This little tent has been reviewed one or two other places but I wanted to add my thoughts on it as I’ve picked up on one or two things others didn’t. Also I’m 6’2” so most people would say that I’m too large for the Solo, but am I? Well read on.
First off I wouldn’t call this a tent in the traditional sense; it’s definitely a bivvy tent. The lack of headroom, storage space and overall size definitely keep it out the tent category for me. However, that doesn’t mean I hate the Solo. Actually I think it’s a cracking little gem for the price. I paid £20 incl shipping from Amazon. So a real bargain!
This review is based on the tent being up in the garden for 6 days and 5 nights. There was quite a lot of rain over the last three of those days. I slept in the Solo for the final night it was up. That night there was a shower and the low was around 3 to 5C. I’m going to be using it for 3 day/2 night trip in late May so I’ll add a bit more after then.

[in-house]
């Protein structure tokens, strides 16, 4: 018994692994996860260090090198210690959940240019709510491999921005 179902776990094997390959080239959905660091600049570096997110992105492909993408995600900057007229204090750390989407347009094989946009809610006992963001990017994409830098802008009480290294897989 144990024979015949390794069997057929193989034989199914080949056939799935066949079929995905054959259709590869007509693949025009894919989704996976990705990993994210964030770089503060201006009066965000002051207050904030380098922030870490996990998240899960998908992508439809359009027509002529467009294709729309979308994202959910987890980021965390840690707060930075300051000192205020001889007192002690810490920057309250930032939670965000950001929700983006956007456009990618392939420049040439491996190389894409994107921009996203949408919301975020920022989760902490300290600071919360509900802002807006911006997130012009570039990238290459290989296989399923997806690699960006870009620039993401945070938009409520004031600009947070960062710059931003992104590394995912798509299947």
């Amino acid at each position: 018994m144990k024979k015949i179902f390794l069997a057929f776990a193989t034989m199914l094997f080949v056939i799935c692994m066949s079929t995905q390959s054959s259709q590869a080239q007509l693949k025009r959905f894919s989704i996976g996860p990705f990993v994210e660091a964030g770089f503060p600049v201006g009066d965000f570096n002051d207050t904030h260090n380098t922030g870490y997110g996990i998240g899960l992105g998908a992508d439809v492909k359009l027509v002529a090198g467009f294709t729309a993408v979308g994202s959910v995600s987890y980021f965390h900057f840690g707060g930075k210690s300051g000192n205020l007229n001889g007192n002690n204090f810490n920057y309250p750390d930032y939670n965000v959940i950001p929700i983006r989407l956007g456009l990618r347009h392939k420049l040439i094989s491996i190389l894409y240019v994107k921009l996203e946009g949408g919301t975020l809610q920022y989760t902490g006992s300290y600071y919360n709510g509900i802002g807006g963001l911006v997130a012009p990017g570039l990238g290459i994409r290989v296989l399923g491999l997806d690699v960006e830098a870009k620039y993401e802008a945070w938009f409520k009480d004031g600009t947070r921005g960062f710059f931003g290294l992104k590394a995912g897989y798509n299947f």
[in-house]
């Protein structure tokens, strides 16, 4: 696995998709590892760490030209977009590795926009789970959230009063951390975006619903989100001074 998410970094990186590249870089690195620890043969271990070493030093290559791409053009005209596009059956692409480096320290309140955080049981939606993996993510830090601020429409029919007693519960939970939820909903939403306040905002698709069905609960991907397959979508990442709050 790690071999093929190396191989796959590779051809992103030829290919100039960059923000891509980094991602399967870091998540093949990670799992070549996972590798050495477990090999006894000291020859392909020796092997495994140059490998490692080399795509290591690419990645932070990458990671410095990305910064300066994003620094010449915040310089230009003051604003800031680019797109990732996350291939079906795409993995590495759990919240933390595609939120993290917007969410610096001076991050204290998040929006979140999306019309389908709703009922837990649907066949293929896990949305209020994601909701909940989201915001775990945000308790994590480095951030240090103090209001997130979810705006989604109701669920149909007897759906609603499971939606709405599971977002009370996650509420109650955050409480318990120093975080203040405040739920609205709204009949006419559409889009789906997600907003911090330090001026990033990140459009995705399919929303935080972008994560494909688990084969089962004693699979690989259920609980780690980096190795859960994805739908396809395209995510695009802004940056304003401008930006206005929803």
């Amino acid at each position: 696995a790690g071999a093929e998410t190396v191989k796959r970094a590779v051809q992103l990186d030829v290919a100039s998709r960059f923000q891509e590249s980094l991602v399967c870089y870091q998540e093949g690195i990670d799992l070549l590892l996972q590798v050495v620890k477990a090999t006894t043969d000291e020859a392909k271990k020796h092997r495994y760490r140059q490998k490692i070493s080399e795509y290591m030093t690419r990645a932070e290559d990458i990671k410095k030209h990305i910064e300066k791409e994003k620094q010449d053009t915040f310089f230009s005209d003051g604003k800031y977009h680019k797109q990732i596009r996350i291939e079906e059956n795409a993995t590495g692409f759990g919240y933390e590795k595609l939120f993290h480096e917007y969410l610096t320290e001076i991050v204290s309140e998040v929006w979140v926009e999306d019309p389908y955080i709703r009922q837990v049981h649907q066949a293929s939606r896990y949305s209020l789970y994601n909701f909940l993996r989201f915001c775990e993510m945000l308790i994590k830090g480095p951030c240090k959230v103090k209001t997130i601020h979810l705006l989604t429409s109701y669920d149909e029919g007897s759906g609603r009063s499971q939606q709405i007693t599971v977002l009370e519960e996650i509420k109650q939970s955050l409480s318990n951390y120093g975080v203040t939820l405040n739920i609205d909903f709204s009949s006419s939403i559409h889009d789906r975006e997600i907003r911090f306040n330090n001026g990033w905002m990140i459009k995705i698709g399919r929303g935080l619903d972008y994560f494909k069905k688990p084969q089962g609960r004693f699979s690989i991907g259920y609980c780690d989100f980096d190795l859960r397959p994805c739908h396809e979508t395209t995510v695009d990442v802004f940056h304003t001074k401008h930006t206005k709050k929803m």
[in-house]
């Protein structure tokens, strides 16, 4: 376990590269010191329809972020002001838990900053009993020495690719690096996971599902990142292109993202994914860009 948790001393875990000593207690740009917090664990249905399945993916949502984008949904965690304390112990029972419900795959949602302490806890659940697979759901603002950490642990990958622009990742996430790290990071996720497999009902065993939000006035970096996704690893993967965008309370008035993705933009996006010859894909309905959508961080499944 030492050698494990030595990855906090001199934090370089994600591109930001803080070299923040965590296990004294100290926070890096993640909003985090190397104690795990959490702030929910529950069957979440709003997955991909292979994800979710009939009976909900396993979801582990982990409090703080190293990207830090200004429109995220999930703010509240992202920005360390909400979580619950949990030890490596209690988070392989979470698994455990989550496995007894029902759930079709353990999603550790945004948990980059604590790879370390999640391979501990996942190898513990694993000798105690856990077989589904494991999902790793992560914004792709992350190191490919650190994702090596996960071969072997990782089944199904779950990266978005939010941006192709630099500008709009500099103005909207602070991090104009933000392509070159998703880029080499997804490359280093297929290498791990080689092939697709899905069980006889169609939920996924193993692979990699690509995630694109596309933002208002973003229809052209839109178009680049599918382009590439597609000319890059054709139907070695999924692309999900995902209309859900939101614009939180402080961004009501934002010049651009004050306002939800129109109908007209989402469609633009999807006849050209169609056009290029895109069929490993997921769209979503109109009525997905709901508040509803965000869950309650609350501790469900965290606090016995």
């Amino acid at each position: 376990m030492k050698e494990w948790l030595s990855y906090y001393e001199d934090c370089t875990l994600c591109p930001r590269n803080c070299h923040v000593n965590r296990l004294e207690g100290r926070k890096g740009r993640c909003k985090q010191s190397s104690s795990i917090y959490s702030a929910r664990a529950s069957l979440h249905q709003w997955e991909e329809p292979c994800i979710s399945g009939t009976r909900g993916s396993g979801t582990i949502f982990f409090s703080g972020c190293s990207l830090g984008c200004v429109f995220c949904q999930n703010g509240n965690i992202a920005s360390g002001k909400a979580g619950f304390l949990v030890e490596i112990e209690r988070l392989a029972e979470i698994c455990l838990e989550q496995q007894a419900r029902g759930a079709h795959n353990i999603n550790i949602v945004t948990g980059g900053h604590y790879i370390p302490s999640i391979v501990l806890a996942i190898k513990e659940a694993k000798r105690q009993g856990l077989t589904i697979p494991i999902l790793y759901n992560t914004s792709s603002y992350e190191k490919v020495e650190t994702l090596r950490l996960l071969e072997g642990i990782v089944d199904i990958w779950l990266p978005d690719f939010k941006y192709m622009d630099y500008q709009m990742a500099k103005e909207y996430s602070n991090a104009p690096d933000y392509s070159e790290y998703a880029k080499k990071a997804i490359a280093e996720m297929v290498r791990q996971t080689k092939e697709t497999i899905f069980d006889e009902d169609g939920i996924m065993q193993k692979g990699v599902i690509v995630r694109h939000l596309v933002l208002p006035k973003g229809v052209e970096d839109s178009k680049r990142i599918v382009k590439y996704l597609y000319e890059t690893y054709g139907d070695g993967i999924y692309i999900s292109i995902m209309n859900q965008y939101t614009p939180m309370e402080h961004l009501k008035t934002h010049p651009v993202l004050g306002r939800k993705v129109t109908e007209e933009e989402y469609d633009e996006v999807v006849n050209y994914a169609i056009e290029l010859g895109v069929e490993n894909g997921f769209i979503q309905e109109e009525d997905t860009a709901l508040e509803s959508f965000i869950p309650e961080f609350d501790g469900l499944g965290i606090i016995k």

What’s in the bag
Well you get an inner, outer, fibeglass poles, steel pegs, and a repair kit. The specs state the tent is 1.5 kgs, well not mine. The weight of the whole kit with all bags included was 1.720kgs. Individually with no bags they were: inner 553 grams, outer 440 grams, 16 pegs 330 grams, poles 298 grams, repair kit 35 grams. So my inner, outer, pegs, and poles come to 1.621 kgs. I weighed it post pitching so maybe I picked up some dirt or a lot of bugs.
The inner is pitched first and the poles are inserted through a sleeve on the top and then clipped on the sides. It’s widely known that the poles are subject to breaking and I think it’s a twofold design problem. The poles are rather thin fibreglass but also the measurements are probably slightly on the tight side for the pole length. When pitching the foot end I felt I had to really push on the pole to get it to bend enough to fit in the footing strap. If the sleeve was slightly higher/wider it possible would make it easier without sagging the inner. If I keep the tent I most likely will buy an aluminium pole set.